Pubertal gynecomastia is common, can be seen in 65% of the adolescent boys and is considered physiological. It is thought to be due to transient imbalance between the ratio of testosterone and estradiol in the early stages of puberty. It resolves in 1–2 years and requires no treatment. However, more persistent and severe pubertal gynecomastia is less common and can be associated with pathological disorders. These can be due to diminished androgen production, increased estrogen production or androgen resistance. We report a case of persistent pubertal gynecomastia due to partial androgen insensitivity syndrome (PAIS), classical hormone findings and a novel mutation in the androgen receptor (AR) gene.
Laboratory testing of follicle-stimulating hormone (FSH), leutinizing hormone (LH) and testosterone for pubertal gynecomastia is most helpful in the setting of undervirization.
The hormonal finding of very high testosterone, elevated LH and estradiol and relatively normal FSH are classical findings of PAIS.
Gynecomastia due to PAIS will not resolve and surgery for breast reduction should be recommended.
This case describes presentation, diagnosis and treatment of a rare cause of pubertal gynecomastia. The diagnosis was important for proper management of the condition and led to the identification of a novel AR gene mutation.
A healthy, 17-year and 7-month-old male was evaluated for persistent and progressive gynecomastia of 3-year duration. Birth and childhood history was unremarkable. He reported onset of puberty about 4 years ago and had not started shaving. He was not taking any medications. There is no family history of gynecomastia. His height was 178.5 cm, (0.4 s.d.), weight was 63 kg, +0.2 s.d., BMI 20.6, −0.1 s.d. He had a normal general and systemic examination. Distinct features were a lack of facial hair, sparse axillary hair, very little body hair, stretched penile length of 8 cm (<−2.5 s.d.), pubic hair tanner stage 3 and testicular volume 15 mL. There was bilateral well developed Tanner 3 breast tissue. There was no nipple discharge. Patient denied being sexually active. Laboratory findings are provided in Table 1.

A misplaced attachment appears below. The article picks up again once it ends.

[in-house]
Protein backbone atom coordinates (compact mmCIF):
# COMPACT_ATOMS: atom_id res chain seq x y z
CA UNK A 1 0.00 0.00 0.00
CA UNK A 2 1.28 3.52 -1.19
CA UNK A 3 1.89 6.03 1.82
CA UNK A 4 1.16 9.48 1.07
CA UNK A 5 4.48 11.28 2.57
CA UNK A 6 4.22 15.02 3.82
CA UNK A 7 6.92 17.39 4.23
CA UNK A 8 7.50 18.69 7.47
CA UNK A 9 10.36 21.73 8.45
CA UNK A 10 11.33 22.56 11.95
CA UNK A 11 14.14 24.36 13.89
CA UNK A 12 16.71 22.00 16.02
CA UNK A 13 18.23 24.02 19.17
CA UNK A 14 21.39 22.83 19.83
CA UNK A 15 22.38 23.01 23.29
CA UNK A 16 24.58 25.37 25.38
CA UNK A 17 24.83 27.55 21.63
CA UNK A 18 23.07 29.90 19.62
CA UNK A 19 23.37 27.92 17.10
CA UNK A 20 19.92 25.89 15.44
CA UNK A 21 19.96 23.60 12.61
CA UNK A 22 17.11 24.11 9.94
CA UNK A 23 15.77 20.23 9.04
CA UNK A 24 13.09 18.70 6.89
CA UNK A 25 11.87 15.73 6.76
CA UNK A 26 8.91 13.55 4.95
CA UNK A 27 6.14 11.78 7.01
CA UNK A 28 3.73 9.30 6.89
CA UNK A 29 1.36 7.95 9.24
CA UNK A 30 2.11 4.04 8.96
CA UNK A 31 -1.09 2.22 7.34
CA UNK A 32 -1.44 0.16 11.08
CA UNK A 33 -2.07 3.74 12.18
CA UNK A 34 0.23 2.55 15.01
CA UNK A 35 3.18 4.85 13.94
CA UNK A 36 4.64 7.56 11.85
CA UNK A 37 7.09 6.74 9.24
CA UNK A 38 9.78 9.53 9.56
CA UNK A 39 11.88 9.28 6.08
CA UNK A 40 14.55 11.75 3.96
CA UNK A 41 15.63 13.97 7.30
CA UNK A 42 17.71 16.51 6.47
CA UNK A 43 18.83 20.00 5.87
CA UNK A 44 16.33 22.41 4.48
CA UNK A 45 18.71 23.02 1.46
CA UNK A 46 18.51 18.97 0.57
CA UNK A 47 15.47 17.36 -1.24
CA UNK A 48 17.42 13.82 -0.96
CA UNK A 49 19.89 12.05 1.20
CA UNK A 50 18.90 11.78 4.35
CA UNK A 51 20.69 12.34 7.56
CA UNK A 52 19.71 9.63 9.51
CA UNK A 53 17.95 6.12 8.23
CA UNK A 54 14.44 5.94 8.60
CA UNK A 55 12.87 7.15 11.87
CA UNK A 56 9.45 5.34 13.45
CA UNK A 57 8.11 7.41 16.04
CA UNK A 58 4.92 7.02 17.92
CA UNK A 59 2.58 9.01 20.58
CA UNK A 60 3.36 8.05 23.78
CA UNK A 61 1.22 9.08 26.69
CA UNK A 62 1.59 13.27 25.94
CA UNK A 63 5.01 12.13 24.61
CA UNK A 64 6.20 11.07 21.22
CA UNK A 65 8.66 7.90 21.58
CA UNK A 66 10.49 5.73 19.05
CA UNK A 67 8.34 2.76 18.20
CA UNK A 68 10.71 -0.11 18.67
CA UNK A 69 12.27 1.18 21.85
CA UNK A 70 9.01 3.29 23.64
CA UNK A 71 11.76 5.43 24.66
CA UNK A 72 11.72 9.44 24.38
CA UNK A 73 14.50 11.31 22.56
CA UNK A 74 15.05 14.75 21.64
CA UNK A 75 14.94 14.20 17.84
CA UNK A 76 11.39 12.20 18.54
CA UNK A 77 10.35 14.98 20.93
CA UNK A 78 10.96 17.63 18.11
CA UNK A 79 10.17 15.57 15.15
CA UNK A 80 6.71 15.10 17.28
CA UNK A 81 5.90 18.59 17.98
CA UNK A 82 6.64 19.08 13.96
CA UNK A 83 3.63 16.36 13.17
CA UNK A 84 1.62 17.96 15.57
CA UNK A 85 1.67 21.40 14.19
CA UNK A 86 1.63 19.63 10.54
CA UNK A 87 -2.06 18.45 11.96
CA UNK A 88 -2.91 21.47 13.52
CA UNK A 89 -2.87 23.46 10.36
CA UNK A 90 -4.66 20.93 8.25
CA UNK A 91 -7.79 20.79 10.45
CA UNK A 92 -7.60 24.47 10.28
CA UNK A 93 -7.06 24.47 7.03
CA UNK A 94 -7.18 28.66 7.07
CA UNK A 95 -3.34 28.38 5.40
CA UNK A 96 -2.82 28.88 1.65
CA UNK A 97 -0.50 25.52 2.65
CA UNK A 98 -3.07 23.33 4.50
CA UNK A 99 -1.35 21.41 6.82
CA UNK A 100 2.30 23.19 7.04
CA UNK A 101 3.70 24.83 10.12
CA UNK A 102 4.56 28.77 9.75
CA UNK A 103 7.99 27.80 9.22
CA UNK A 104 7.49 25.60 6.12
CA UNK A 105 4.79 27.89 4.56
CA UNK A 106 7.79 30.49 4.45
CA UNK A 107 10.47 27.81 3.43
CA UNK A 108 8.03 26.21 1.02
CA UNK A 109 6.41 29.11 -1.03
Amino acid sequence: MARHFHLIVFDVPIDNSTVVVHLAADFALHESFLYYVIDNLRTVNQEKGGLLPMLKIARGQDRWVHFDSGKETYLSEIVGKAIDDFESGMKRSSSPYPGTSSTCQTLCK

|Free testosterone (pg/dL)||344.6||18–111|
Partial androgen insensitivity syndrome (PAIS) was suspected based on the very high total and free testosterone levels, elevated LH level, elevated estradiol level and lack of adequate virilization for the testosterone level in the setting of persistent pubertal gynecomastia.
Molecular analysis of the androgen receptor (AR) gene was done at GeneDx. A novel, A721T missense mutation was detected in the AR gene. He was found to be hemizygous for the G>A nucleotide resulting in replacement of the alanine codon with threonine codon at the amino acid position 721 on exon 4. The variant has been denoted as c.2161G>A at the c.dna level. Further genetic testing on the family was not pursued as he is under the care of his paternal grandmother only. The patient and his grandmother did not recall a family history of gynecomastia or infertility and one could therefore speculate that it is a de novo mutation.
Patient was referred to plastic surgery and successfully underwent bilateral mastectomy. He did not express any desire to start androgen therapy.
Outcome and follow-up
Patient did not return for follow-up to endocrinology department.
Physiological pubertal gynecomastia is quite common and mild to moderate cases usually resolve spontaneously (1, 2). Pathological or persistent gynecomastia in puberty can be due to diminished androgen production (hypo- or hyper-gonadotropic hypogonadism, increased estrogen production from a tumor or familial aromatase excess or androgen resistance/insensitivity).